I'm not entirely sure what Zaat even does but he's pouring it into a spray bottle and promising that everyone will soon be seeing giant, walking fish that crave human flesh. (Let me break your heart right now: he's a fucking liar) Then he goes to fiddle with a tank pool which has what appears to be a metal stretcher hanging next to it. He then goes into another damn room to reach into a tank and tickle an octopus, before reading a series of technobabble instructions from a notebook that clearly refer to a transformation he intends to make. Then he fishes a walking catfish out of its tank and goes on mental a rant about the invasive and aggressive species and lets it wriggle on a table. He then mentions the largest specimen was 18 inches long. "We must do something about your size," his voiceover coos, "you can't fight people being only two feet long!"

Well, yes, that is rather an obstacle, isn't it?

After burning more screentime by checking on the acidity of a ray's tank, he finally walks over to his big "wheel of diabolical plans" calendar and strokes the "self transformation" wedge. I guess that's the capper on the day's agenda, finally turning himself into a gill man after 20 years of planning.

"Hmm. I don't know about this section here; shouldn't I return my overdue library books before I turn into a horror of the deep?"
He goes to yet another room and injects himself with a chemical via a syringe with a ludicrously long needle. He barely even pokes it into his forearm, why did it have a spinal tap needle on it? Finally he goes into the pool room again, turns on all the machines with blinking lights and beeping noises, and lowers himself into the pool that he has filled with Zaat.

The transformation is fairly quick and soon our gill man (Wade Popwell) is swimming to another section of the pond, surfacing, and giving us an immediate good look at the suit as it clumsily climbs out of the pool. Seeing himself in a convenient mirror, Leopold thinks to himself, "Nothing at all like the catfish, but it's beautiful!" He's lying to himself.

"I don't understand why they didn't cast me as Alf! I killed that audition!"
This may be the silliest gill man I have ever seen. Its not just that the suit's texture is lumpy and weird with a hint of pinata to it, that it has random green fur in places, or that the head looks like a seahorse with dollar store vampire fangs in its tiny mouth. No, for me the capper on this whole sorry enterprise is the fur on the suit's chest, collar, and waist that appears to be meant to cover seams in the suit, but makes it look like the gill man is wearing a fur-lined winter coat.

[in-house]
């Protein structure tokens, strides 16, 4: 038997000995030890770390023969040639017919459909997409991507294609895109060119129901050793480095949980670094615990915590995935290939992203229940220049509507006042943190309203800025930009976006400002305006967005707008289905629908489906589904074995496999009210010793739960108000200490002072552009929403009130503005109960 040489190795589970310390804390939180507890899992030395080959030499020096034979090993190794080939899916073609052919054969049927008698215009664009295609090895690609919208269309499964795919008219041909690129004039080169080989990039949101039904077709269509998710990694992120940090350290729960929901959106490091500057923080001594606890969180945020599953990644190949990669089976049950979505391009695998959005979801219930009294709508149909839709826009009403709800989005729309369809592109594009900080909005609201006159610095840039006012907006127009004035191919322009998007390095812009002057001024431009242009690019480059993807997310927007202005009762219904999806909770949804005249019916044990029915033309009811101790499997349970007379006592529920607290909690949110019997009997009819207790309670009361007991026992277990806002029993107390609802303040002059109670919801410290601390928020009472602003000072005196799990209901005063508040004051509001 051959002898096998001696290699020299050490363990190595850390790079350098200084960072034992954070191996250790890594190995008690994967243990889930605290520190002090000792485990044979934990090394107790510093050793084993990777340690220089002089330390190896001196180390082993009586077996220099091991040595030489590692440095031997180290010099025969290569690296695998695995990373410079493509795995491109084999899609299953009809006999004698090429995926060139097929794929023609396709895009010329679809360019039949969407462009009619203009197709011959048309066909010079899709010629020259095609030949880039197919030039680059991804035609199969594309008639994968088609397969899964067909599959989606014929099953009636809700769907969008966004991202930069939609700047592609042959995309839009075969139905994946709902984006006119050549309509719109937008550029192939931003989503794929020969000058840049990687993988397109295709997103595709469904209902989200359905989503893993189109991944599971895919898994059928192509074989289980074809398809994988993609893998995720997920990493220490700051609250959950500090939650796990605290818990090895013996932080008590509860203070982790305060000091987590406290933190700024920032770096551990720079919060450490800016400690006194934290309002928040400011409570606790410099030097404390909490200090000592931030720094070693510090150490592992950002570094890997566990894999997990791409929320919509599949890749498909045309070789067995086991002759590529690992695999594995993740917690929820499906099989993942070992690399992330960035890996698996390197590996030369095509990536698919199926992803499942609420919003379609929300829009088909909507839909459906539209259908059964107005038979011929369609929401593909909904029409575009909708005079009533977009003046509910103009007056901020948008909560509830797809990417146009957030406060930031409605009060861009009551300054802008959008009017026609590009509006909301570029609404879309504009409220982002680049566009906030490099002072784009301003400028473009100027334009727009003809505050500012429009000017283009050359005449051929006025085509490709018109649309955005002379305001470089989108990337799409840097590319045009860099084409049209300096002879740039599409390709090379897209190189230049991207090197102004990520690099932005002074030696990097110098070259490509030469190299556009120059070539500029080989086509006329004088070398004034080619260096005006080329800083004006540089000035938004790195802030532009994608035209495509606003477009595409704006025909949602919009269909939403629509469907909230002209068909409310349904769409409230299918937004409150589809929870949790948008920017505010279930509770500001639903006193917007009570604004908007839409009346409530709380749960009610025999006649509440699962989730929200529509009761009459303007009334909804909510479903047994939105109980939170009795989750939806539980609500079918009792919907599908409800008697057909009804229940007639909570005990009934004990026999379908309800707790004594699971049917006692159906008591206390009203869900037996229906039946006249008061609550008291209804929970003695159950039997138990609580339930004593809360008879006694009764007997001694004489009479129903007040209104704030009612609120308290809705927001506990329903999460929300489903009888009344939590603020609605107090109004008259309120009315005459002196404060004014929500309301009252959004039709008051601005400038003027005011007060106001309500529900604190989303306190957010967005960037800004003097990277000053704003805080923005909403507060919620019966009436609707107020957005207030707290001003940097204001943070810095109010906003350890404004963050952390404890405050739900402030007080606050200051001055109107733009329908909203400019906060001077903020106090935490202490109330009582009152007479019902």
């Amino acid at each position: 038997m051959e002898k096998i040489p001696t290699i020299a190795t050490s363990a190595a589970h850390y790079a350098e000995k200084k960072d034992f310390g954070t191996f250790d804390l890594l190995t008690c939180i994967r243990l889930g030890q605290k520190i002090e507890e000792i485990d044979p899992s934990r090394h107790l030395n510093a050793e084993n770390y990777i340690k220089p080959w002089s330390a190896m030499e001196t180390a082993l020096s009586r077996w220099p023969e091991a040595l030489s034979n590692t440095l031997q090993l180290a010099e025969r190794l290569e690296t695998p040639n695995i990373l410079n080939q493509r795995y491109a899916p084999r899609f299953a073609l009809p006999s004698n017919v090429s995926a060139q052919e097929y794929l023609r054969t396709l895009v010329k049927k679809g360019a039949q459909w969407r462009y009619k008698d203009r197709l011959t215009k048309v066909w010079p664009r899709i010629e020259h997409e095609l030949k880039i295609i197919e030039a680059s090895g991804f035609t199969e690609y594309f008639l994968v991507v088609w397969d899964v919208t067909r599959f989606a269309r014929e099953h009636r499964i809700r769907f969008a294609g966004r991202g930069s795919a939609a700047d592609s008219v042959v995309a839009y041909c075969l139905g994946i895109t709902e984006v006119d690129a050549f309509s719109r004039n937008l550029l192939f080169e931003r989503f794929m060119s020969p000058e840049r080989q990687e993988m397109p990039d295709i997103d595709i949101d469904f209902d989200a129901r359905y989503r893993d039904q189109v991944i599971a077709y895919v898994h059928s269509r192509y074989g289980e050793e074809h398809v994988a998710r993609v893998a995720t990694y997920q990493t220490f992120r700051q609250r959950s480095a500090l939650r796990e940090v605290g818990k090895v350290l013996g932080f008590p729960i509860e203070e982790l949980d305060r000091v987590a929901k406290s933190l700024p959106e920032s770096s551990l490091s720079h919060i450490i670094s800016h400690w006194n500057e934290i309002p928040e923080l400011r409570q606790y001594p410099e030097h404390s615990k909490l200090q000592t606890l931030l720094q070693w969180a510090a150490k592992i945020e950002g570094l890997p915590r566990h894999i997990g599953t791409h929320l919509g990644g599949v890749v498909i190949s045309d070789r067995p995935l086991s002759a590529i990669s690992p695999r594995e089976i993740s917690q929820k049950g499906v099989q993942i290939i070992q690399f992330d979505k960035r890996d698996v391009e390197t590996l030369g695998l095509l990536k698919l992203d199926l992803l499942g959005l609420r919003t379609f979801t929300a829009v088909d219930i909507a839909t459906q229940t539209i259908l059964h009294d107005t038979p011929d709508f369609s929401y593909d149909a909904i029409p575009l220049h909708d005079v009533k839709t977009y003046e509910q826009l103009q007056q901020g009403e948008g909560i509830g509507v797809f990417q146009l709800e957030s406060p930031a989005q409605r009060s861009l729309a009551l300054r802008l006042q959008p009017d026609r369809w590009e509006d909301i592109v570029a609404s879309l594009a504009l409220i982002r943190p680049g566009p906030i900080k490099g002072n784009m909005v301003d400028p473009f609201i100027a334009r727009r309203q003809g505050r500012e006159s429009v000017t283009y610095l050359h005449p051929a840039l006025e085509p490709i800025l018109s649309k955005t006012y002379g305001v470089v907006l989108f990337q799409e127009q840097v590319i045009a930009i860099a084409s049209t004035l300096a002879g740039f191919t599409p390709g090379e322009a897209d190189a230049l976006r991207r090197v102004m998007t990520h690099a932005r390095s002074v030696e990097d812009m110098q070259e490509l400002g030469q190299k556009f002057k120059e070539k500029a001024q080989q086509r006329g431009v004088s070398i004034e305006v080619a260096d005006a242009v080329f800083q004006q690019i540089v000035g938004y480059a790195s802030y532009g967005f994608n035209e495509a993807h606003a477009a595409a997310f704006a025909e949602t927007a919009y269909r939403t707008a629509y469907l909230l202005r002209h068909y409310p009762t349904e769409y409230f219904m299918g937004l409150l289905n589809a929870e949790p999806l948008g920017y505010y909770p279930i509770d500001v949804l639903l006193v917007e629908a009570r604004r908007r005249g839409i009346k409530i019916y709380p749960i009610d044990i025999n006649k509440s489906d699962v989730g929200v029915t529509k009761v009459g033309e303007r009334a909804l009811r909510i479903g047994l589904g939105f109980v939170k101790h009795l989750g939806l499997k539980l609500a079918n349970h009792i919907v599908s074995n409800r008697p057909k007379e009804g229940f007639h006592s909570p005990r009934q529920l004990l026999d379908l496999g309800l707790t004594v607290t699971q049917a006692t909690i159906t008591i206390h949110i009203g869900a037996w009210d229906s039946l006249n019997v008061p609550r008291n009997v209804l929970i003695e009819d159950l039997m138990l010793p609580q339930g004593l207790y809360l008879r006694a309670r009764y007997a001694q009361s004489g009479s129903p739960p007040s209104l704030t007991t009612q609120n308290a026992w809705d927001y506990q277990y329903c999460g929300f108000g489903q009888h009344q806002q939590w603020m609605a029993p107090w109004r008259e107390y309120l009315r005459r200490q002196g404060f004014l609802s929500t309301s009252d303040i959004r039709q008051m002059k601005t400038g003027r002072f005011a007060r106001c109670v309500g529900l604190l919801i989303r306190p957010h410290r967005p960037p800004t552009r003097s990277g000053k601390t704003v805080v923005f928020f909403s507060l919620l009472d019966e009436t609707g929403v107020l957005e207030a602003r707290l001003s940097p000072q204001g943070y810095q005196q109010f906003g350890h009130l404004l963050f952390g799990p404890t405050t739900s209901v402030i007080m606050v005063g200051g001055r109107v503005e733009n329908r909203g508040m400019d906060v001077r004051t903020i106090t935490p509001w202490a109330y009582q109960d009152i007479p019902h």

If I wasted 20 years of research to turn into that, I'd take revenge on myself.

Look at it. Look at it!
However, Leopold is satisfied with his transformation and crosses that item off the wheel of revenge. The next item down is "transformation" and then a crude drawing of a penis--oh, sorry, that's Florida. He marks a spot, grabs his spray bottle and says, "And now another big challenge for you," by which he means the suit actor trying to walk down some stairs when he plainly can't see shit. Unfortunately, the filmmakers really liked the location they used for Leopold's lab so now we get to see his fishy self shuffle through the basement and back outside. Admittedly, it's worth it for the take they used where the suit actor trips on something.

After a weird insert of what I'm pretty sure is a copperhead snake swimming somewhere, we see Leopold wandering through woods and spraying his Zaat bottle at...the snake? Then footage of a walking catfish wriggling about. He finally makes it into a body of water, which seems to be a lake--and we see frogs and freshwater fish in the shallows--before he wades in and submerges, whereupon it's apparently the ocean because we see footage of an octopus and mantis shrimp as he sprays his Zaat around. Also, for some reason, whenever the Zaat is being used the soundtrack goes crazy with a Geiger counter sound effect which doesn't make any sense.

 And here we see why the makers of The Monster of Piedras Blancas were much smarter than these filmmakers. They knew their gill man could never be as convincing in the water as the Creature From The Black Lagoon so they didn't even try. However, this movie believed they could do it and they were hilariously mistaken.